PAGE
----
Abortion providers share stories of Ohioans seeking services
Ohio's new six-week abortion ban is in place but Ohioans who want abortions still have options to get connected to those services.
Dr. Adarsh Krishen, the chief medical officer for Planned Parenthood of Greater Ohio, said staff at those facilities had to call patients scheduled for abortions — in the days following the U.S. Supreme Court's decision to overturn Roe v. Wade — to cancel those procedures.
Within hours of the high court's action, a federal court that had put Ohio's six-week abortion ban on hold, allowed it to go into effect.
That ban, also known as the “heartbeat” bill, prohibits abortion at the point fetal cardiac activity can be detected. That's around six weeks into a pregnancy, before many women even know they are pregnant. Since that time, Krishen said staff at Planned Parenthoods in Ohio have been helping patients in different ways.
"We have patient navigators who have been helping the patients in accessing the care that they need. Most of our patients are traveling to neighboring states to get their care. The staff and navigators assist those patients in providing labs and ultrasounds as needed, appointment scheduling to an area that best meets the needs of a patient, financial assessments to aid with travel, childcare, hotel arrangements and to reduce any barriers they may face," Krishen said.
Krishen said there's a robust network of providers that have been working together to determine what they can and cannot do to make sure the transfer of care is as safe, seamless and timely as possible. And he said private businesses have been helping out in various ways by providing funds, transportation and more to help people seeking abortions get them.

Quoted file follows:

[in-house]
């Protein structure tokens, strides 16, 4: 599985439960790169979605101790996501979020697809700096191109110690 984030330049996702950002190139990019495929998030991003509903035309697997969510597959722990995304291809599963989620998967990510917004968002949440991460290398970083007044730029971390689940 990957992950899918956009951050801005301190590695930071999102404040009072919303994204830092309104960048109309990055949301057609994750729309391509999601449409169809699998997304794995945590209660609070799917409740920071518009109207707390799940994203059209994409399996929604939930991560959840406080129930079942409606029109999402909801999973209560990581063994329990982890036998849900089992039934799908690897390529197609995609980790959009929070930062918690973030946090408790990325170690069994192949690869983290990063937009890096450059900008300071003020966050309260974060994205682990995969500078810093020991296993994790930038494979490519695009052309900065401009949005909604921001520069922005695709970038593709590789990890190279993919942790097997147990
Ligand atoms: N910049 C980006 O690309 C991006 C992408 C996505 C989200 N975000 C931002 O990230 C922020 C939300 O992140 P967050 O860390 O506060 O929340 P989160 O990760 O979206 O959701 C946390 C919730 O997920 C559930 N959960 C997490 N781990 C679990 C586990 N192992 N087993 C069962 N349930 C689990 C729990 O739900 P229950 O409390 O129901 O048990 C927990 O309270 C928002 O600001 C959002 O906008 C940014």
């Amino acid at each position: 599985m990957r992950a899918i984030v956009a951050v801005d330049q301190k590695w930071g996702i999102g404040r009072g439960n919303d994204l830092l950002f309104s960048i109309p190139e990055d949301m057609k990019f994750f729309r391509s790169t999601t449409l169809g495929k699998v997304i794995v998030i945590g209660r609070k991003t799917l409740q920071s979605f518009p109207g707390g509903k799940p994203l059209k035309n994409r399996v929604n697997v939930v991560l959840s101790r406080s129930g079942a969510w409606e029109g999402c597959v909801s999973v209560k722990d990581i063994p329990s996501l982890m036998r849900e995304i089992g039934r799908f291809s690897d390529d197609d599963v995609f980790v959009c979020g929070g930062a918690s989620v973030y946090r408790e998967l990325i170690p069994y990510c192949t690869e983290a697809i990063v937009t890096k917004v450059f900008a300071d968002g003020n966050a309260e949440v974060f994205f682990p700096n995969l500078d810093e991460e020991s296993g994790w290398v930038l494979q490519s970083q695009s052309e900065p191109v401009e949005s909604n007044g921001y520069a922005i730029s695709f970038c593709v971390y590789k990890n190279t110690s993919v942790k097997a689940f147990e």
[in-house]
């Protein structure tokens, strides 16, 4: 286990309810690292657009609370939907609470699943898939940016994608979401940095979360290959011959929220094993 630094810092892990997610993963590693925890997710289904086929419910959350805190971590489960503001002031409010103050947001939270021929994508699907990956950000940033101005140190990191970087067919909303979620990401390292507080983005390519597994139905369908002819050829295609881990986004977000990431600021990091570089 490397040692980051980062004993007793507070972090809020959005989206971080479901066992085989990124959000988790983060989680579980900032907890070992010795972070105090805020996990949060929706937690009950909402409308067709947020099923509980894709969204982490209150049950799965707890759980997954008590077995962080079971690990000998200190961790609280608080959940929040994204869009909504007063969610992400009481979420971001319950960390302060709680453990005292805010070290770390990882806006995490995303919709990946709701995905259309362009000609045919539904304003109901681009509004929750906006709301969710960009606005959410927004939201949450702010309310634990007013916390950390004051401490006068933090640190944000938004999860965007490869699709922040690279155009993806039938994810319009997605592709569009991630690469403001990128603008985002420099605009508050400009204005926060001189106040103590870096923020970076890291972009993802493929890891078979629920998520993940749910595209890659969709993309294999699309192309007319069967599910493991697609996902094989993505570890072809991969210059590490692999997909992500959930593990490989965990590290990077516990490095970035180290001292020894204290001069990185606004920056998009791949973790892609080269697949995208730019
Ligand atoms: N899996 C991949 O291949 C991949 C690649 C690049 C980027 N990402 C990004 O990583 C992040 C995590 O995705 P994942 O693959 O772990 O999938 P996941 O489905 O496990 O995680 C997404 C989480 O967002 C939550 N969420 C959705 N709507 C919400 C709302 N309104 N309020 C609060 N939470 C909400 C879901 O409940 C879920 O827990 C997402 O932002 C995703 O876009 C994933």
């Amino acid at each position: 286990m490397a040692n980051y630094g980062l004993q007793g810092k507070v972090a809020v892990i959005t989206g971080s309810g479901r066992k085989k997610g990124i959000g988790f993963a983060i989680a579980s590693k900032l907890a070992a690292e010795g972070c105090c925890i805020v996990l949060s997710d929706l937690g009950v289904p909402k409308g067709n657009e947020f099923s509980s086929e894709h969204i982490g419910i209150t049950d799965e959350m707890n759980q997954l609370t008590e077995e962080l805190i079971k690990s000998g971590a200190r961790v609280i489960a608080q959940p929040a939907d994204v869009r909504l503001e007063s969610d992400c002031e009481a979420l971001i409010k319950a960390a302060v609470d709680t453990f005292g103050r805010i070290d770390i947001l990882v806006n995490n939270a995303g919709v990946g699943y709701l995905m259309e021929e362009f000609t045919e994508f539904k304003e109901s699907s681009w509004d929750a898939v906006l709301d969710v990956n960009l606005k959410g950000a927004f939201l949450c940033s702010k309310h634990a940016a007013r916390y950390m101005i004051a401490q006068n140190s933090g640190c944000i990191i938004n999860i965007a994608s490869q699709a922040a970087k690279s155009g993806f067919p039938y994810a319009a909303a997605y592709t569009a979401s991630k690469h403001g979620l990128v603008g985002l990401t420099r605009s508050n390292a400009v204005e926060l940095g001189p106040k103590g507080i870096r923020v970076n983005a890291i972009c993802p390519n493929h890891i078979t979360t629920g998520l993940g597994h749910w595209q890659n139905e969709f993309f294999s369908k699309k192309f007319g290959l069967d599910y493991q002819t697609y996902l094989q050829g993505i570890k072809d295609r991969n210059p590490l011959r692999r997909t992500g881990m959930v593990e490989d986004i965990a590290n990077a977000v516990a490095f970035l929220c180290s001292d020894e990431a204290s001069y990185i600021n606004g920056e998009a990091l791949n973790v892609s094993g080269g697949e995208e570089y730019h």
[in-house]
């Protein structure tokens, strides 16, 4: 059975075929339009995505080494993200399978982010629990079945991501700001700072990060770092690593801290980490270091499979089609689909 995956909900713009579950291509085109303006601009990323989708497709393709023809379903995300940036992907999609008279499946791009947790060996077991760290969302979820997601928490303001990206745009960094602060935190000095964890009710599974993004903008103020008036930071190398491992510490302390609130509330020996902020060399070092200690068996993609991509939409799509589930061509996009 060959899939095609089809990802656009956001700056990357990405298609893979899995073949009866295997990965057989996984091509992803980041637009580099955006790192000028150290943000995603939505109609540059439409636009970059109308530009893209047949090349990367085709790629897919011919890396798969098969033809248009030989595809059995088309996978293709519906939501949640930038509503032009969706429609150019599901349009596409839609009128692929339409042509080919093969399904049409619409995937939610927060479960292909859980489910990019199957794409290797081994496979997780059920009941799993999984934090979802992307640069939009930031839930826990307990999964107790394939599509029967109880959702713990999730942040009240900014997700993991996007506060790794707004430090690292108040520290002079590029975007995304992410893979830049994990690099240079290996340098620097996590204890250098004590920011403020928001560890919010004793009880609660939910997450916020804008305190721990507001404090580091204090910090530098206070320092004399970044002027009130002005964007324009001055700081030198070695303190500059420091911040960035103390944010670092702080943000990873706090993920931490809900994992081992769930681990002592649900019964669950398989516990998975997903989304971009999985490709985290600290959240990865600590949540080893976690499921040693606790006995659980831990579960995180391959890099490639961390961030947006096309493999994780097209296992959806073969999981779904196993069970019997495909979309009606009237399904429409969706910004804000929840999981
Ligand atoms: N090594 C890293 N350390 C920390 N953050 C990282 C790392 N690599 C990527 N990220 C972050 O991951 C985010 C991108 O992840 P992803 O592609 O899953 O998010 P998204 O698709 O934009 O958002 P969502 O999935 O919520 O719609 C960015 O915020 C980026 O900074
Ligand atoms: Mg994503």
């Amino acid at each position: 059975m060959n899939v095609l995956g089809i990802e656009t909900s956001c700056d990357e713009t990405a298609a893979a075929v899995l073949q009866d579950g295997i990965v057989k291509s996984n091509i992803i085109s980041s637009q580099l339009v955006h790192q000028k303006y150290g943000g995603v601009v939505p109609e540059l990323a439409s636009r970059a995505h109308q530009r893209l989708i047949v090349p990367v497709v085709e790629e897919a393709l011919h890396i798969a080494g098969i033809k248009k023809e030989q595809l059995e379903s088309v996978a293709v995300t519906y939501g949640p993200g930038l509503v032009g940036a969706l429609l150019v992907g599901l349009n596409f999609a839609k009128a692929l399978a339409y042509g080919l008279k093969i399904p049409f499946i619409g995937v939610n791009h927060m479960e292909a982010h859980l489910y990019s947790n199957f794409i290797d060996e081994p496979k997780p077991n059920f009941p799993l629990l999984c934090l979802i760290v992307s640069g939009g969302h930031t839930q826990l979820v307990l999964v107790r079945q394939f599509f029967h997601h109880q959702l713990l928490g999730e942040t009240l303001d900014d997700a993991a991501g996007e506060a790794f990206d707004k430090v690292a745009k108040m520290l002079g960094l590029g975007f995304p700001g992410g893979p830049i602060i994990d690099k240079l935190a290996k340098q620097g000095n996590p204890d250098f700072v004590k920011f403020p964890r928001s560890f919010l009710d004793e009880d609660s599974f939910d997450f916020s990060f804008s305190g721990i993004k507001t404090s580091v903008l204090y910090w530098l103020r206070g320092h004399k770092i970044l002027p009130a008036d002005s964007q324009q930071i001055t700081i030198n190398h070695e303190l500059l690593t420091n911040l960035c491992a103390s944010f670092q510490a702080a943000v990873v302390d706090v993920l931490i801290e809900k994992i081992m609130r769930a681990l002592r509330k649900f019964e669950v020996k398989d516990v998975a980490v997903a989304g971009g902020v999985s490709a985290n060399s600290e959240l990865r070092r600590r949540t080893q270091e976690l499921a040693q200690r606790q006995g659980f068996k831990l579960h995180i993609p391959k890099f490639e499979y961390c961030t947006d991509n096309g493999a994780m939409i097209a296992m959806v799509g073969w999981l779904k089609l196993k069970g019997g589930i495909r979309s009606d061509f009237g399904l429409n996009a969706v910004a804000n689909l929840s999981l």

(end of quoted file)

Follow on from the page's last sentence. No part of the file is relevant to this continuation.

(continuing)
Planned Parenthood of Greater Ohio President and CEO Iris Harvey said she hears the stories about parents who have been instructed to take their 10- and 14-year-old pregnant children to neighboring states to get abortions. She said her staff has been dealing with some pregnant adults too, including one who was completely desperate.
“She said to them, ‘I’m homeless. I can’t take care of myself," Harvey said as she relayed the conversation the person experiencing homelessness had with Planned Parenthood staff members.
As the conversation went on, Harvey said the pregnant homeless person threatened personal harm.
“’I'm on a corner with really busy traffic. I'm going to step off this curb. I'm going to step in front of a car. And I'm going to end all of this if you can't help me,’” Harvey said the pregnant person threatened.
Harvey said staff was able to get mental health treatment on the scene to prevent that self harm. But Harvey said those are just some of the many stories of pregnant people in Ohio who do not have abortion options right now. And she feared that will get worse once state lawmakers come back in the fall to pass an outright ban on abortion.
The future of abortion in Ohio
The future of abortion in Ohio could change soon. Republicans who control the Ohio Legislature say they want to pass an all-out ban on abortion in Ohio.
Jessie Hill, associate dean for research and faculty development at the School of Law at Case Western Reserve University said the court case her group filed with the federal court to block the six-week abortion ban from going into effect is still under consideration on its merits. She's hoping the court will determine Ohio's constitution allows abortion. At the federal level, President Joe Biden has signed an executive orderto preserve access to abortion.
"I'm asking the Justice Department that, much like they did in the Civil Rights era, to do everything in their power to protect these women seeking to invoke their rights," Biden said in a news conference Friday.
Biden said he's asking other federal agencies to take action to protect access to abortion medications and birth control and to protect the privacy of patients. But Biden's actions are limited. He said Congress needs to pass a law to codify Roe v. Wade.